Regarding The Voice - Aboriginal recognition:
I can do better than this – I can be better than this. When I arrived in this land over fifty years ago it was as an immigrant. If this isn’t part of your family story then you’re Aboriginal, the Original people, the ones our ancestors pretended didn’t count for anything.
“In 1962 the Australian Parliament passed a landmark Act to give all Aboriginal and Torres Strait Islander people the option to enrol and vote in federal elections. But it was not until 1984 that Aboriginal and Torres Strait Islander people were finally treated like other voters and required to enrol and vote in elections.”
In 1975 I had the rare opportunity to work and live, 24 hours a day for about three months, with two groups of tribal men who were brought together by the Arts Council of N.S.W. with the aim and purpose of bringing some sense of Aboriginal culture to Primary schools across N.S.W. It was a profound and somewhat heart breaking experience.
“Culture? Where are their cathedrals?” – this echoes my dad’s understanding of Aboriginal culture – if you can’t see it in the material world then it doesn’t exist. He saw a broken people without having any understanding of what actions by our ancestors led to the situation now existing. Strange indeed as the substance in his ceremonies isn’t visible either.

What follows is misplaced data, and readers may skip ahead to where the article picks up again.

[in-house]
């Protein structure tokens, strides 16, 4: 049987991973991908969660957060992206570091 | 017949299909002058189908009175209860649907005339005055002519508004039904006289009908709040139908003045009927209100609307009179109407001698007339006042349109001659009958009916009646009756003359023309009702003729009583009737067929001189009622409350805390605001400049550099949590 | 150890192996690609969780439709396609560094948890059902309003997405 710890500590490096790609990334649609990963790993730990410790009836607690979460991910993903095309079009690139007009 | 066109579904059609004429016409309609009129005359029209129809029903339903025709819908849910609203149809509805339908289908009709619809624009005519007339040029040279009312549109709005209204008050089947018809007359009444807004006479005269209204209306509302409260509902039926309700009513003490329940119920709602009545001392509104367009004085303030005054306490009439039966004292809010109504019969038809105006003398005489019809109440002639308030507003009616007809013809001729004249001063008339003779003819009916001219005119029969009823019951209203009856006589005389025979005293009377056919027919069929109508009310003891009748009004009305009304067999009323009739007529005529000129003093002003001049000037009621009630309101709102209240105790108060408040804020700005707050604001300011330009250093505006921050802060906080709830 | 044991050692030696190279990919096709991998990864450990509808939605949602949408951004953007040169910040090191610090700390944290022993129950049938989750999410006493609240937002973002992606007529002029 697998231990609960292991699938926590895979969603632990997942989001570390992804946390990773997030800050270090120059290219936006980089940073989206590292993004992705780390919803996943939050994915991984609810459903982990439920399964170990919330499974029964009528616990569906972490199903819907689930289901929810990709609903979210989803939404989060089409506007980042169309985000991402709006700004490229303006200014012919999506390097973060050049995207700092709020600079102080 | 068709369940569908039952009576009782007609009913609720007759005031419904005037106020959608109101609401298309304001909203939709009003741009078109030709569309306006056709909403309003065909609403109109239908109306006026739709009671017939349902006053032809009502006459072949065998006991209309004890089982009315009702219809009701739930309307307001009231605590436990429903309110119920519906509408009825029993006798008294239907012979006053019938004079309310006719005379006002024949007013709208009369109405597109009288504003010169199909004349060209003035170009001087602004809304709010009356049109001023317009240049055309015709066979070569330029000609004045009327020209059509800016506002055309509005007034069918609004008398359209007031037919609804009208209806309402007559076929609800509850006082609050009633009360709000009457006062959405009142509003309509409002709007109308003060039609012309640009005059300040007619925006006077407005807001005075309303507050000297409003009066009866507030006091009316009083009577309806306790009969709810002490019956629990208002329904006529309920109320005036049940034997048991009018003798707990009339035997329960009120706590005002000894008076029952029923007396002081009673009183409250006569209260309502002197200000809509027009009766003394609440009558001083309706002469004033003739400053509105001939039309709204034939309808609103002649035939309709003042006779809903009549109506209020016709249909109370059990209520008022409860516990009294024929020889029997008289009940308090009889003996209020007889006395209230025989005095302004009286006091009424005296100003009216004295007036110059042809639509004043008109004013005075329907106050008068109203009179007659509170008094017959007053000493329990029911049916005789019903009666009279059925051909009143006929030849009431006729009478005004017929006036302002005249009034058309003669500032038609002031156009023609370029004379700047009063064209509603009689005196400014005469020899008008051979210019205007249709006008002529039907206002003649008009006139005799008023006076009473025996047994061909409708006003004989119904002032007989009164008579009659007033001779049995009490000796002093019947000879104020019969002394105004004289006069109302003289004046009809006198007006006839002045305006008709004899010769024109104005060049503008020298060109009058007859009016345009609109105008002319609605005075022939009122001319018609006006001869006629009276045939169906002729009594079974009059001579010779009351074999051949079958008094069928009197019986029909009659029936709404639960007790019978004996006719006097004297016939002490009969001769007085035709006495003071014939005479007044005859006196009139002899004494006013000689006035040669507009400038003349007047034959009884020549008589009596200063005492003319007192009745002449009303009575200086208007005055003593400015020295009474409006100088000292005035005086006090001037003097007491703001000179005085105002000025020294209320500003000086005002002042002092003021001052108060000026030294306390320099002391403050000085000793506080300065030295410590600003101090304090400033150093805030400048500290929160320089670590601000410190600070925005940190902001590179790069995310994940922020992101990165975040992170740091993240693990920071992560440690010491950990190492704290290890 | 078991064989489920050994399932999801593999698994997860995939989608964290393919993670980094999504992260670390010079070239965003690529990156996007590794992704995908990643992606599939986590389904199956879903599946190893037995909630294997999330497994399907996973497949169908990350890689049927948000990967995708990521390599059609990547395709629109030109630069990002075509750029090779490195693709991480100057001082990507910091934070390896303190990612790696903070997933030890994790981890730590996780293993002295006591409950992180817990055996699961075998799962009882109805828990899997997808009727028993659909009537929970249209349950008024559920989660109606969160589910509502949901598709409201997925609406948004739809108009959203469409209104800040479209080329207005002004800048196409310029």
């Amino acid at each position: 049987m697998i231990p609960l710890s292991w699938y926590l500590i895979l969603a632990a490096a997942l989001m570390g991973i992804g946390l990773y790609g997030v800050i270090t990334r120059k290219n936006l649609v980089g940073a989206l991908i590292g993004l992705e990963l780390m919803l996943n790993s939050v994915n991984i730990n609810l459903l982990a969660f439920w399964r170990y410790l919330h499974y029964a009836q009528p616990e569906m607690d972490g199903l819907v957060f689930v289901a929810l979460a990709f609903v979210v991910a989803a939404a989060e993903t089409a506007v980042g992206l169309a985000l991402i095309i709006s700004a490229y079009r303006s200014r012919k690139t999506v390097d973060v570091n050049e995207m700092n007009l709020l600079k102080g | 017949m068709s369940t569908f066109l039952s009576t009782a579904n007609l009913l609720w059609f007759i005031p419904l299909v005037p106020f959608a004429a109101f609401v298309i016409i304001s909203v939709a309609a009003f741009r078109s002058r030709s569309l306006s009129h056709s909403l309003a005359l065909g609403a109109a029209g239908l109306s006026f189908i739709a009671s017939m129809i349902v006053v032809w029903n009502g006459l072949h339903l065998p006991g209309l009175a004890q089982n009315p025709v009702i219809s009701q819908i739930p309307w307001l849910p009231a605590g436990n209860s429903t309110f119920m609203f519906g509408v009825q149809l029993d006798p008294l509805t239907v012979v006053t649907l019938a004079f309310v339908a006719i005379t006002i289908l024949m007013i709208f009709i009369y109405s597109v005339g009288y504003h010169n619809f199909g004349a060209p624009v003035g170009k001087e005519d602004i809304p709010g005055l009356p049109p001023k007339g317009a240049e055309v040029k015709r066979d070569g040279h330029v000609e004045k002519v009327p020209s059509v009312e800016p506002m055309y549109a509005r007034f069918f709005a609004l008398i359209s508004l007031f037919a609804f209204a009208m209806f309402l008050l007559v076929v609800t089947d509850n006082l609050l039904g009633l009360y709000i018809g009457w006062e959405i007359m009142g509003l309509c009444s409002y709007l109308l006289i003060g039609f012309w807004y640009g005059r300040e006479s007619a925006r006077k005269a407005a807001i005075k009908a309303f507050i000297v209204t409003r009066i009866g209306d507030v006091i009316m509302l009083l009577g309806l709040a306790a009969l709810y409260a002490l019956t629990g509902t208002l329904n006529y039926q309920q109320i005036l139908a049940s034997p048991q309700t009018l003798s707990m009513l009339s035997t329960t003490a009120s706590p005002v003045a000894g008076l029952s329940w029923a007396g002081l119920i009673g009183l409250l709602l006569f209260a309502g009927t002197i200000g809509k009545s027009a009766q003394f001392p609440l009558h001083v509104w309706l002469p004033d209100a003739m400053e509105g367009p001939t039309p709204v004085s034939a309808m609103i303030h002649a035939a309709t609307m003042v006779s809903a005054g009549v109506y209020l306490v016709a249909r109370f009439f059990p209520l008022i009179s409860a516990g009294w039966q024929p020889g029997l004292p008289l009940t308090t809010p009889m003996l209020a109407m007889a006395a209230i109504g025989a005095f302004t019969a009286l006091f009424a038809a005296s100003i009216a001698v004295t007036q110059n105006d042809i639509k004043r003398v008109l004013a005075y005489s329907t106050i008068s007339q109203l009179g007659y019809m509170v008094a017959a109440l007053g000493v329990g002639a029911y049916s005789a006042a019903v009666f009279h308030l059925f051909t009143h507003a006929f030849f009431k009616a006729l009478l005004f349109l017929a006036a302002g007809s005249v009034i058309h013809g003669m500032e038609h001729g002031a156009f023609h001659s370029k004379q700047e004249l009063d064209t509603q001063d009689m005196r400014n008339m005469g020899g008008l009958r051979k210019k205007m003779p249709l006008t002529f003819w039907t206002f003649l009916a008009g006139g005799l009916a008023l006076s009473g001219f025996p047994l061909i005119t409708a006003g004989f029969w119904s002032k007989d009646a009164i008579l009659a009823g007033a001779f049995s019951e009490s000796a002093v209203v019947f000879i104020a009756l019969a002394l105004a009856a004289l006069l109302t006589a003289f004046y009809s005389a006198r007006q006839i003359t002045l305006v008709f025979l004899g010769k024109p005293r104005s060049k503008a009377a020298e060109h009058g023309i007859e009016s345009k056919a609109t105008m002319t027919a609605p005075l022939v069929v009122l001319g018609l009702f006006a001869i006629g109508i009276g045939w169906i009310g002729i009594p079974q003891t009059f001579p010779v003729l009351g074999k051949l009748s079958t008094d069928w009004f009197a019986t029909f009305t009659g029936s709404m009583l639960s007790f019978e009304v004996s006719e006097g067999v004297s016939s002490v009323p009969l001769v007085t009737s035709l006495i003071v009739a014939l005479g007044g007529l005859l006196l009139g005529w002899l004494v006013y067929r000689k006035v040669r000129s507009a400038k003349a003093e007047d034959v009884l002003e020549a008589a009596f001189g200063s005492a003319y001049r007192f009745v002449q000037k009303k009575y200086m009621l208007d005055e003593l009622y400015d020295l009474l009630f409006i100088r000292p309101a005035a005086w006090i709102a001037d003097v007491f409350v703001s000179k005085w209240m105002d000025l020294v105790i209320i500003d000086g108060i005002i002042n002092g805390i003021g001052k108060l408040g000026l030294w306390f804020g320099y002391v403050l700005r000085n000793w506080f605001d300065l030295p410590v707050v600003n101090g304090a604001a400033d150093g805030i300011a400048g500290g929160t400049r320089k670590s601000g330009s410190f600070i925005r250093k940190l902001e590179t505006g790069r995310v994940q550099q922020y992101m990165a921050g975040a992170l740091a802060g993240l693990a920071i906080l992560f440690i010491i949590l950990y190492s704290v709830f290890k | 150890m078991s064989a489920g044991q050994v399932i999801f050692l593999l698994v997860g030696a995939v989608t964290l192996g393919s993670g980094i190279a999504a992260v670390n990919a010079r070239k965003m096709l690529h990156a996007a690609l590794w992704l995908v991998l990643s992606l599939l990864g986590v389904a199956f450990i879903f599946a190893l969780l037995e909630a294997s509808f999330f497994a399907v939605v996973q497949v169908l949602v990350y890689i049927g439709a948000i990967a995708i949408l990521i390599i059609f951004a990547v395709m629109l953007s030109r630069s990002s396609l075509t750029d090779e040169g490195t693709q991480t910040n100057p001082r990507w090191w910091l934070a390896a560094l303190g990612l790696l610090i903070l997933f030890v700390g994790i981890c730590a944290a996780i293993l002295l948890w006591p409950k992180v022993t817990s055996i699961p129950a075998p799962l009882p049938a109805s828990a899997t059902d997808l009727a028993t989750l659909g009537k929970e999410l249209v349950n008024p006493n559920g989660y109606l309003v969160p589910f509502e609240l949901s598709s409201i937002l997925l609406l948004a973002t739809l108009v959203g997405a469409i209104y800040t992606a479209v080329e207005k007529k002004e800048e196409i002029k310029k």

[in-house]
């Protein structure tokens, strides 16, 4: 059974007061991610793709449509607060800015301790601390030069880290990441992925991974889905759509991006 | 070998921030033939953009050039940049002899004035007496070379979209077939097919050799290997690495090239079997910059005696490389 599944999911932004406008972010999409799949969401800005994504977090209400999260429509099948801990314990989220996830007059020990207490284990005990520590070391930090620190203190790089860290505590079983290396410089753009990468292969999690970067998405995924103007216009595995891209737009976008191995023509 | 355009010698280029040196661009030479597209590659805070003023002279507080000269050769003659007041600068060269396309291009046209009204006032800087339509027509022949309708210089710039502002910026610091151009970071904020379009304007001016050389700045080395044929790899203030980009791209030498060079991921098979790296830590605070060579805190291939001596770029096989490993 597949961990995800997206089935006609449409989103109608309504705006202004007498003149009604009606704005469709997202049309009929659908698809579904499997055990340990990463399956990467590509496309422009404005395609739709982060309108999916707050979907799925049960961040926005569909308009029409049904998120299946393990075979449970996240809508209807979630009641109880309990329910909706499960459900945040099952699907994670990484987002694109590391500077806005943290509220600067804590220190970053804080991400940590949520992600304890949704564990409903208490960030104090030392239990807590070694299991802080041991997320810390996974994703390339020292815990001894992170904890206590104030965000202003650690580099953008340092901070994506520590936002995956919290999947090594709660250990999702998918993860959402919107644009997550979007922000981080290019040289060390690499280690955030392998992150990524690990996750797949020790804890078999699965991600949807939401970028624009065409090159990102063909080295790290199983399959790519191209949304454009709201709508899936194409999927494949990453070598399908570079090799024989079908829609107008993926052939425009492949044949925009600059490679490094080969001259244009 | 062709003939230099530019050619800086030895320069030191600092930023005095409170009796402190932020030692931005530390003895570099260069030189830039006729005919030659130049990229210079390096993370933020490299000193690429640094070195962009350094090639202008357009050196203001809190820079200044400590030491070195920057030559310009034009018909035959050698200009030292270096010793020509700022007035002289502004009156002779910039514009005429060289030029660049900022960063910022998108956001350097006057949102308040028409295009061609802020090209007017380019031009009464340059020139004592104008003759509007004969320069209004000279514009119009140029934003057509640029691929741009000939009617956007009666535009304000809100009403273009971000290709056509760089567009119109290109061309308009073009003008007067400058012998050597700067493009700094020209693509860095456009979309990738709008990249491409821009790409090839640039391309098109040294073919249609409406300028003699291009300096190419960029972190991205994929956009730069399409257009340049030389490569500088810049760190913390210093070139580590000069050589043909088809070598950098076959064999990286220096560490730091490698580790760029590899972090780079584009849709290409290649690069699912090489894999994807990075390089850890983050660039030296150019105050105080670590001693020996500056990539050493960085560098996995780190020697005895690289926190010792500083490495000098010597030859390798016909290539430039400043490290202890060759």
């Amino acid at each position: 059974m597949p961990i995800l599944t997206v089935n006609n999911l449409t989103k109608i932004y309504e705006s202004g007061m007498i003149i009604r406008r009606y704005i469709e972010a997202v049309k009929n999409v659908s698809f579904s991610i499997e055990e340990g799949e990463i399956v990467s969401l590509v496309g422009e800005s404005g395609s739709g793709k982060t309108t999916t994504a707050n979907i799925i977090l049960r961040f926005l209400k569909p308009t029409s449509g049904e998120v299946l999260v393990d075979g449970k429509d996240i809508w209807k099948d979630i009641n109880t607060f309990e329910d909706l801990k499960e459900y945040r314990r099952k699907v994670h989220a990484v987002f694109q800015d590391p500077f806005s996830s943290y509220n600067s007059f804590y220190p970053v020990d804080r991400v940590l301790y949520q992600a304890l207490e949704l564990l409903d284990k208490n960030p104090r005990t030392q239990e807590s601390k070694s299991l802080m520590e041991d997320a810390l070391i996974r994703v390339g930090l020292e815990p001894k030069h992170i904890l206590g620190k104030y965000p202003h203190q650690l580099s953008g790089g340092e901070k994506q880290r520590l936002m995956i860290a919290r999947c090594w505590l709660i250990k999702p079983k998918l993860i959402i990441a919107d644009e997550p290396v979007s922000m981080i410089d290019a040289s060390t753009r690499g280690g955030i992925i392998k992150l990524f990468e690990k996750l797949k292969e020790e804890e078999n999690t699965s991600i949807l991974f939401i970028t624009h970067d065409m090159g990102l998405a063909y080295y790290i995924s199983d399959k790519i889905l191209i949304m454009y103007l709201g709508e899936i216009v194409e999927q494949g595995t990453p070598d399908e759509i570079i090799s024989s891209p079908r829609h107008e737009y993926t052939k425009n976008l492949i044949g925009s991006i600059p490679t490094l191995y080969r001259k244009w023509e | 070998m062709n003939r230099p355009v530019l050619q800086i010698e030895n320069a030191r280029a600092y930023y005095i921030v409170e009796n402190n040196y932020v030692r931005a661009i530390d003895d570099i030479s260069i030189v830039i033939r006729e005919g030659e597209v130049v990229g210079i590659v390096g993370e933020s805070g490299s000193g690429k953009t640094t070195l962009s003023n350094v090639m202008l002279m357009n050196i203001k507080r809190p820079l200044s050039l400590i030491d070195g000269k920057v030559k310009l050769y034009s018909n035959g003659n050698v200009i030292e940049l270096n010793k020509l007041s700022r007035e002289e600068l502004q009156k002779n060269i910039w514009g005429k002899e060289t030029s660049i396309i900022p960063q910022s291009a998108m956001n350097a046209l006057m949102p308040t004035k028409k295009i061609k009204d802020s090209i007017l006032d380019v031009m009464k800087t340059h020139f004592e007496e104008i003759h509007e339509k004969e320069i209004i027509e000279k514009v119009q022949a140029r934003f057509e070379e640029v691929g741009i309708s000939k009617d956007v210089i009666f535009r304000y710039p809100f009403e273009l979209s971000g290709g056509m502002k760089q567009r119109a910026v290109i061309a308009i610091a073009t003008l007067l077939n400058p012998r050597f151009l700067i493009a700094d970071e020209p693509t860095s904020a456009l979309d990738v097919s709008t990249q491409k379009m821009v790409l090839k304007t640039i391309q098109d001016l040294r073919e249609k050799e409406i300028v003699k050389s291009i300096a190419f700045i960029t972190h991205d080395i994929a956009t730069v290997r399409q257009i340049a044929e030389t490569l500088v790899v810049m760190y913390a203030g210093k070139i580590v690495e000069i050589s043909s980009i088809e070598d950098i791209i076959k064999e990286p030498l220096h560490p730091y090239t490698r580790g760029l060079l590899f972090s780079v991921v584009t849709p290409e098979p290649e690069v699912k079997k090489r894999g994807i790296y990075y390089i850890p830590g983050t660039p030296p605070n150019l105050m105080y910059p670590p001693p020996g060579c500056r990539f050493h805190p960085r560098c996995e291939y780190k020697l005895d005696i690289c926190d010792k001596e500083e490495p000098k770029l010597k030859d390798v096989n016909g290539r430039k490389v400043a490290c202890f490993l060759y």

They’re not a broken people but trauma with all its attending aspects can’t be denied and it’s inter-generational. This is something that many of us know and endure.
The last twenty years or so of my working life was within the Disability field in which I was a key worker – I advocated for my clients and did so with an intimate understanding of their needs and wants.
Who better to advocate for Aboriginal people than an advisory body made up of Aboriginal people with that same intimate knowledge of needs and wants.
Do they speak with one voice? No more than any other group of human beings but that shouldn’t be reason to deny that voice the chance to exist and speak.
We can do better than that.